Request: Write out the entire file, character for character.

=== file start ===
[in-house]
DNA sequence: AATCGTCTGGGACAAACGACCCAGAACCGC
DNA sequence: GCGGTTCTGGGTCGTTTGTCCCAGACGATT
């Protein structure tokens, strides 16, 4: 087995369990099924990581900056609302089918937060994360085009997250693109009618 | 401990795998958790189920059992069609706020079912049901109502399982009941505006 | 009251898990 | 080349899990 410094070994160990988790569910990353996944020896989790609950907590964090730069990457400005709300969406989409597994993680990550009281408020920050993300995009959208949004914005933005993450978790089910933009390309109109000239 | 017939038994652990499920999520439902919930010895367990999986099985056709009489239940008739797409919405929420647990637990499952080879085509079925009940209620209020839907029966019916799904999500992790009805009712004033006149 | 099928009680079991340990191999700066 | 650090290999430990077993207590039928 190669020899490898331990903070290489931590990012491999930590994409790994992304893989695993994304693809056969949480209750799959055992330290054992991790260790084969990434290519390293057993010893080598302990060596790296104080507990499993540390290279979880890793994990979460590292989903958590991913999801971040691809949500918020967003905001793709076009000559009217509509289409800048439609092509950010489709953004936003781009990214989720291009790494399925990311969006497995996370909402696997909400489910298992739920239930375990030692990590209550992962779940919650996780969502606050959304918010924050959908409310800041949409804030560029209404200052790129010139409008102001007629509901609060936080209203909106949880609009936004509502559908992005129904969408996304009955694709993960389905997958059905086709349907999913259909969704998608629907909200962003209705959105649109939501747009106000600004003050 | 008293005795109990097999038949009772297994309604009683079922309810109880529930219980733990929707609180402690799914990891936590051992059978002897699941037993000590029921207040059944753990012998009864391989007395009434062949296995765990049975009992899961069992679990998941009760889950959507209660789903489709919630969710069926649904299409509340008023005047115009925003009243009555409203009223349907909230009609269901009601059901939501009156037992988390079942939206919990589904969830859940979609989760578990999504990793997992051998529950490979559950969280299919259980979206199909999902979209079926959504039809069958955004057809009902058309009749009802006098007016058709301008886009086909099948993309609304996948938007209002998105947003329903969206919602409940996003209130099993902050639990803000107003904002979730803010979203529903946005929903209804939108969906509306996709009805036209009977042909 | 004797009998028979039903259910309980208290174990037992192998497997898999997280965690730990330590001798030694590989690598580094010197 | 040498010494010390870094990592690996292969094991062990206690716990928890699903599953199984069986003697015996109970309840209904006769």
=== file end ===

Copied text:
[in-house]
DNA sequence: AATCGTCTGGGACAAACGACCCAGAACCGC
DNA sequence: GCGGTTCTGGGTCGTTTGTCCCAGACGATT
């Protein structure tokens, strides 16, 4: 087995369990099924990581900056609302089918937060994360085009997250693109009618 | 401990795998958790189920059992069609706020079912049901109502399982009941505006 | 009251898990 | 080349899990 410094070994160990988790569910990353996944020896989790609950907590964090730069990457400005709300969406989409597994993680990550009281408020920050993300995009959208949004914005933005993450978790089910933009390309109109000239 | 017939038994652990499920999520439902919930010895367990999986099985056709009489239940008739797409919405929420647990637990499952080879085509079925009940209620209020839907029966019916799904999500992790009805009712004033006149 | 099928009680079991340990191999700066 | 650090290999430990077993207590039928 190669020899490898331990903070290489931590990012491999930590994409790994992304893989695993994304693809056969949480209750799959055992330290054992991790260790084969990434290519390293057993010893080598302990060596790296104080507990499993540390290279979880890793994990979460590292989903958590991913999801971040691809949500918020967003905001793709076009000559009217509509289409800048439609092509950010489709953004936003781009990214989720291009790494399925990311969006497995996370909402696997909400489910298992739920239930375990030692990590209550992962779940919650996780969502606050959304918010924050959908409310800041949409804030560029209404200052790129010139409008102001007629509901609060936080209203909106949880609009936004509502559908992005129904969408996304009955694709993960389905997958059905086709349907999913259909969704998608629907909200962003209705959105649109939501747009106000600004003050 | 008293005795109990097999038949009772297994309604009683079922309810109880529930219980733990929707609180402690799914990891936590051992059978002897699941037993000590029921207040059944753990012998009864391989007395009434062949296995765990049975009992899961069992679990998941009760889950959507209660789903489709919630969710069926649904299409509340008023005047115009925003009243009555409203009223349907909230009609269901009601059901939501009156037992988390079942939206919990589904969830859940979609989760578990999504990793997992051998529950490979559950969280299919259980979206199909999902979209079926959504039809069958955004057809009902058309009749009802006098007016058709301008886009086909099948993309609304996948938007209002998105947003329903969206919602409940996003209130099993902050639990803000107003904002979730803010979203529903946005929903209804939108969906509306996709009805036209009977042909 | 004797009998028979039903259910309980208290174990037992192998497997898999997280965690730990330590001798030694590989690598580094010197 | 040498010494010390870094990592690996292969094991062990206690716990928890699903599953199984069986003697015996109970309840209904006769």